A ward Primary president was presenting a "sharing time" lesson about ways in which the Holy Ghost guides us.
During her lesson, she paused and, following a spiritual prompting, said, "The Holy Ghost whispers to me that someone in this room has something to share, and that person's name is …" and she gave a first name.
One of the teachers looked surprised for a moment and then responded by relating a personal experience she had been pondering while the lesson was being given.
She said that she was driving home from college one night. In her eagerness to get home, she was driving fast and felt the Spirit prompt her repeatedly to slow down.
Eventually she heeded the prompting. A moment later, a deer darted into her path.
She was able to avoid striking the deer but realized that had she not slowed her car, there would have been a collision, likely resulting in serious damage, injury, perhaps even death.
Hearing the incident related, the Primary children no doubt were impressed with it as an illustration of how the Holy Ghost guides. The more alert ones likely noticed that the Primary president had received and responded to a prompting to call upon the teacher, a demonstration of one of the ways we are guided by the Holy Ghost, as promised in this scriptural passage:
"For it shall be given you in the very hour, yea, in the very moment, what ye shall say" (Doctrine and Covenants 100:6; see also Doctrine and Covenants 84:85).
No doubt countless teachers in the Church can testify of having received such a gift.
Occasionally, as with the Primary president, the Spirit comes in the form of knowledge the teacher could not have had beforehand. More often, it comes in less dramatic form, as when the Spirit calls to mind a passage of scripture that is especially applicable to a point that is being made.
This was exemplified very recently during a family home evening. The formal lesson given by the two younger children had concluded and the conversation had turned to the fact that the four children in the family, ages 16, 13, 10 and 8, would soon return to school after the summer break. The family talked of their tradition in which the father administers a blessing to each child at the start of the academic year.
Then, a scriptural passage entered the father's mind, Doctrine and Covenants 88:122-126. It was among his favorites; he had reflected before on how fitting it seems that the passage occurs in such proximity to Section 89, the Word of Wisdom section, as the counsel given therein is so wise and practical.
On this occasion, the father turned to the passage and began to use it as an outline for some parental advice to the children, applying each verse individually to their upcoming school year:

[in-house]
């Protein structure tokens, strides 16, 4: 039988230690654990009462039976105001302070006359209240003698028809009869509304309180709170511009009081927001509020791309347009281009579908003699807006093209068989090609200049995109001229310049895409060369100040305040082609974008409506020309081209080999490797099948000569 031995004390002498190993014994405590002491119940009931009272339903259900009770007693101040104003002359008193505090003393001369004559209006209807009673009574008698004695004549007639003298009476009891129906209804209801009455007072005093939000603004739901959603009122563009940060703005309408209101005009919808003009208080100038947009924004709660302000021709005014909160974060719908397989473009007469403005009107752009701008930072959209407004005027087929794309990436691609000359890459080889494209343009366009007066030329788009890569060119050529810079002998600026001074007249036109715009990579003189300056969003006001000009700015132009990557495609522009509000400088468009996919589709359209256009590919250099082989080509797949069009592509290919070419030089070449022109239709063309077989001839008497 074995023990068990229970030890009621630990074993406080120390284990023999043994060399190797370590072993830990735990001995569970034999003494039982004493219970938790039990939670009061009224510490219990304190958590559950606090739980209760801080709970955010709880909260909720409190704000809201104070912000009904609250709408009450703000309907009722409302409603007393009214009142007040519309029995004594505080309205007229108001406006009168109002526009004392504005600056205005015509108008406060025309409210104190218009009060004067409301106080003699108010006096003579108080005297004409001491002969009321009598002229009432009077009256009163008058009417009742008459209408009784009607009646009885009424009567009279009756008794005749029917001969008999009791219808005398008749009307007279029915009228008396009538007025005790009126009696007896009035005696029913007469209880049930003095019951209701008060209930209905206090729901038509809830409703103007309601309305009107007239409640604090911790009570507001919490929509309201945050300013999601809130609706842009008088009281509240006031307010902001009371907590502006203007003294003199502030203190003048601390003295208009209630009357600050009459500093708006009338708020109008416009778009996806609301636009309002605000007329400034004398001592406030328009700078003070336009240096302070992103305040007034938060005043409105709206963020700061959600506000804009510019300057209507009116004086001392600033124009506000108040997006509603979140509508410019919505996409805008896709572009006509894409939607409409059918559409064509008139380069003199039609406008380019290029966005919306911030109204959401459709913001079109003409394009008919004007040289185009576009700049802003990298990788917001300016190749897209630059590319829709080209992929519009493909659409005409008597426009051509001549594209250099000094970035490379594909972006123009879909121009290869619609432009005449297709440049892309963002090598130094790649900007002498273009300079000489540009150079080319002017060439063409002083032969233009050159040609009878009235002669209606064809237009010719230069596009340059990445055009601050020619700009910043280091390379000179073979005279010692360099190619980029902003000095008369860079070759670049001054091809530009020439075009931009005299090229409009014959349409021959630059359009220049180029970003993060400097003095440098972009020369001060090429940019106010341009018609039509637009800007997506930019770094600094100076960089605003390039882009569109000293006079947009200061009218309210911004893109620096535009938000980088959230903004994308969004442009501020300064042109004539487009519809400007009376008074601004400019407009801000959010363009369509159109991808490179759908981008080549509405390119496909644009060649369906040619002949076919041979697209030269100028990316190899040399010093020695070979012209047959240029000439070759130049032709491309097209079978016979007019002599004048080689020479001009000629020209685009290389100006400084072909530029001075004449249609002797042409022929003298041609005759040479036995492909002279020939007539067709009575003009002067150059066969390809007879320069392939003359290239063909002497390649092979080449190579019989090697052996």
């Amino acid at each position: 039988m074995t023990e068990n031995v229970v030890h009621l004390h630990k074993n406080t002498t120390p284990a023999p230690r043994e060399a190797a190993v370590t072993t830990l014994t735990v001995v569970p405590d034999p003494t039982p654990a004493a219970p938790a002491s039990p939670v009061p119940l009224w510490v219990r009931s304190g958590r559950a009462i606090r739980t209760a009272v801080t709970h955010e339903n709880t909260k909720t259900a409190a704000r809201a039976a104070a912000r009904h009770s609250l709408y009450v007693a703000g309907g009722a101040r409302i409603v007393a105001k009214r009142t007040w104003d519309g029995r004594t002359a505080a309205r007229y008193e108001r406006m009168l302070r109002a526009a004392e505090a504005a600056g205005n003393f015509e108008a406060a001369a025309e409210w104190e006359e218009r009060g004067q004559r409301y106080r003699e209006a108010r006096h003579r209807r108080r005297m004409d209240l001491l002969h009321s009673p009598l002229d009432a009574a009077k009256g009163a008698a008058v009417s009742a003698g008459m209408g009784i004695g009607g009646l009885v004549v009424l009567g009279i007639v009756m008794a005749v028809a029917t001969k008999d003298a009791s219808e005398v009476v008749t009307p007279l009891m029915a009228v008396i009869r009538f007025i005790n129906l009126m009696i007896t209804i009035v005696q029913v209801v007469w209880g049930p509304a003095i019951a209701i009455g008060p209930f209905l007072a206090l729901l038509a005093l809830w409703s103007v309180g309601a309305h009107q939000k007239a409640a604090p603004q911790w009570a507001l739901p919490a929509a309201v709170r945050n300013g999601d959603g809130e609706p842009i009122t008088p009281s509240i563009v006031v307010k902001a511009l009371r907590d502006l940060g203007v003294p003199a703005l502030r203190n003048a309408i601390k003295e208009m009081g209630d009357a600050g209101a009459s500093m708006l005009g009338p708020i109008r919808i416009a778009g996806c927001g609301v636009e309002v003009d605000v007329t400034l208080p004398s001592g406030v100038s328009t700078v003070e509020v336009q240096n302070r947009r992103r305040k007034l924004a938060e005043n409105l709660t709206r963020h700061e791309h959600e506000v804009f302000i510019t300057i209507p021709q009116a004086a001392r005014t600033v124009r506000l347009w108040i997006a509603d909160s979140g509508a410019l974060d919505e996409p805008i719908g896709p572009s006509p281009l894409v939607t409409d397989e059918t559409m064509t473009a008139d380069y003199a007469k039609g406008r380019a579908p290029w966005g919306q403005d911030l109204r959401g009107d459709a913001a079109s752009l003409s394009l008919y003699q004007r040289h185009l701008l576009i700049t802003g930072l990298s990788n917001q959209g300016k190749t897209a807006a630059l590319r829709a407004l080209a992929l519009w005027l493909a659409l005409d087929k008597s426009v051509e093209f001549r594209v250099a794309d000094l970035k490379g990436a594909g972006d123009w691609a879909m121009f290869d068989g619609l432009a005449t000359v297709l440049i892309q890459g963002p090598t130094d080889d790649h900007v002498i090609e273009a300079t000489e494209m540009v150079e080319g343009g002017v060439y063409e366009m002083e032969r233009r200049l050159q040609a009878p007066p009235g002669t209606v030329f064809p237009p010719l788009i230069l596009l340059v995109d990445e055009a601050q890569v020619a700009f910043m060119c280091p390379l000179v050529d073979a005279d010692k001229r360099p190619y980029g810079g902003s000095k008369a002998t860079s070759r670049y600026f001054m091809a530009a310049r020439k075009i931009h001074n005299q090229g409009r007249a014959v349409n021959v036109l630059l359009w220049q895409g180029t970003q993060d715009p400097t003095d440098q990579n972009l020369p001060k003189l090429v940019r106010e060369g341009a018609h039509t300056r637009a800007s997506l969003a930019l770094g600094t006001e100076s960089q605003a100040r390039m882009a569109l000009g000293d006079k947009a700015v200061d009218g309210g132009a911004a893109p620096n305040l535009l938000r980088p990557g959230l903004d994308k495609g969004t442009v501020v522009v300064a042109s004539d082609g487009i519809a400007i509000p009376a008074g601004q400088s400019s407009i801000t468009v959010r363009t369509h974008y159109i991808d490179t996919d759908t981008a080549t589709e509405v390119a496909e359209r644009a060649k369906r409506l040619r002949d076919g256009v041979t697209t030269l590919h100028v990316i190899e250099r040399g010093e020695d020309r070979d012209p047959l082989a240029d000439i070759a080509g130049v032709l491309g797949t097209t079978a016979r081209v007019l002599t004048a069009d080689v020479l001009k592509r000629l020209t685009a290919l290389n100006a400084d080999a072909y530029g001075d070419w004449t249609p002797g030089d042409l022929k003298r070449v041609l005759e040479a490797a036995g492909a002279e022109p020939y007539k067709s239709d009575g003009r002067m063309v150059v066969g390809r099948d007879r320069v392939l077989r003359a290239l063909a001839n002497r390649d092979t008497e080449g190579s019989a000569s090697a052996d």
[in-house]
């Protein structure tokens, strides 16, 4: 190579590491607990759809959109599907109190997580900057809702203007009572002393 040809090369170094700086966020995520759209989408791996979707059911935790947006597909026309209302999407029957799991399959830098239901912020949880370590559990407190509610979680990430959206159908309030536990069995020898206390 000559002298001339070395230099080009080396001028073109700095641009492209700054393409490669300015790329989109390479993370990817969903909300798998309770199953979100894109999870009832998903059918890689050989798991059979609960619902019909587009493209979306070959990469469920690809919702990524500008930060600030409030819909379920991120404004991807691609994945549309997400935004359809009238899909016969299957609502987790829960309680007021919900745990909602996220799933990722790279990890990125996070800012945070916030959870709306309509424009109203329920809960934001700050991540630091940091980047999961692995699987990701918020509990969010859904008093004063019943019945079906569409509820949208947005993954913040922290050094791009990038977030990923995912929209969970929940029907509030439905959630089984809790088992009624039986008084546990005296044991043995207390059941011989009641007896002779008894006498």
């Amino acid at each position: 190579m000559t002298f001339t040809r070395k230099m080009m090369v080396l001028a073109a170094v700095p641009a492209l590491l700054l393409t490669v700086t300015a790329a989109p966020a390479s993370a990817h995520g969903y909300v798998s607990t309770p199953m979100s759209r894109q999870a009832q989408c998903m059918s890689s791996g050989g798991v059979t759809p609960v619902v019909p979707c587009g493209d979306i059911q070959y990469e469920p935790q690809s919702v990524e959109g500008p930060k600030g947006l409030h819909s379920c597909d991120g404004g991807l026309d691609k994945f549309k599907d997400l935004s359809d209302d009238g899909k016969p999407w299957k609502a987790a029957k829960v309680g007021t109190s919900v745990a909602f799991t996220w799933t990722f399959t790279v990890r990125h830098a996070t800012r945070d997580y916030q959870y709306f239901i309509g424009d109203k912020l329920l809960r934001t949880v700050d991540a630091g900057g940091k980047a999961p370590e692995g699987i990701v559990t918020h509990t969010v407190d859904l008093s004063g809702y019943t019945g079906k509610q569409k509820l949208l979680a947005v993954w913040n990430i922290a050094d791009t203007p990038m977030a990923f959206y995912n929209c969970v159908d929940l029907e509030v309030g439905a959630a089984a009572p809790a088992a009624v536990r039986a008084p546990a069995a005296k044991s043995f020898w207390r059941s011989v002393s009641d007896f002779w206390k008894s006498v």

Appoint among yourselves a teacher, and let not all be spokesmen at once; but let one speak at a time and let all listen unto his sayings, that when all have spoken that all may be edified of all" (verse 122).
"When you are in the classroom, be courteous to the teacher; don't talk out of turn or chatter with others when the teacher is talking to the class," the father admonished. "Be eager to participate when the teacher calls for discussion, and if you get the opportunity, help other students to master the concepts so they can participate too. In that way everybody learns and grows."
See that ye love one another; cease to be covetous; learn to impart one with another as the gospel requires (verse 123).
"During this coming year, look for opportunities to bless those who might be lonely or sad or who need a friend," the father said. "Let the love of the Savior be reflected in your actions."
Cease to be idle (verse 124).
"Your school year will be a lot more pleasant, you'll learn a lot more effectively and you'll be far more successful and happy if you complete your homework, projects and studying promptly, well before they are due," the father counseled.
Cease to find fault one with another (verse 124).
"Let's have a spirit of cooperation, kindness and forgiveness in our home during this school year," the father said.
Cease to sleep longer than is needful; retire to thy bed early, that ye may not be weary; arise early that your minds and your bodies may be invigorated (verse 124).
"Nothing is more important to your success in school than getting adequate rest," the father said. "Pace yourselves so that you don't feel the need to stay up to complete assignments and studying. That makes you tired the next day, and you can't be at your best, so it becomes a vicious cycle."
Above all things, clothe yourselves with the bond of charity, as with a mantle, which is the bond of perfectness and peace. Pray always, that ye may not faint (verses 125-126).
"Charity is defined as the pure love of Christ," the father explained. "If you try to have that love for everyone in your circle of acquaintances, and if you pray morning and night and anytime you need the Lord to strengthen you, I promise that you will have happiness and peace this coming year and always."
As Elder Dallin H. Oaks of the Quorum of the Twelve taught, "A scripture is not limited to what it meant when it was written, but may also include what the scripture means to a reader today" (Ensign, January 1995, p. 7), or, it might be added, what it means to an inspired teacher who chooses to apply it to a specific lesson. In the above instance, the children will be able at any time to recall the father's counsel to them by turning to Doctrine and Covenants 88:122-126.
May we in our teaching be open to having the Spirit guide us, perhaps giving us "in the very moment" what to say.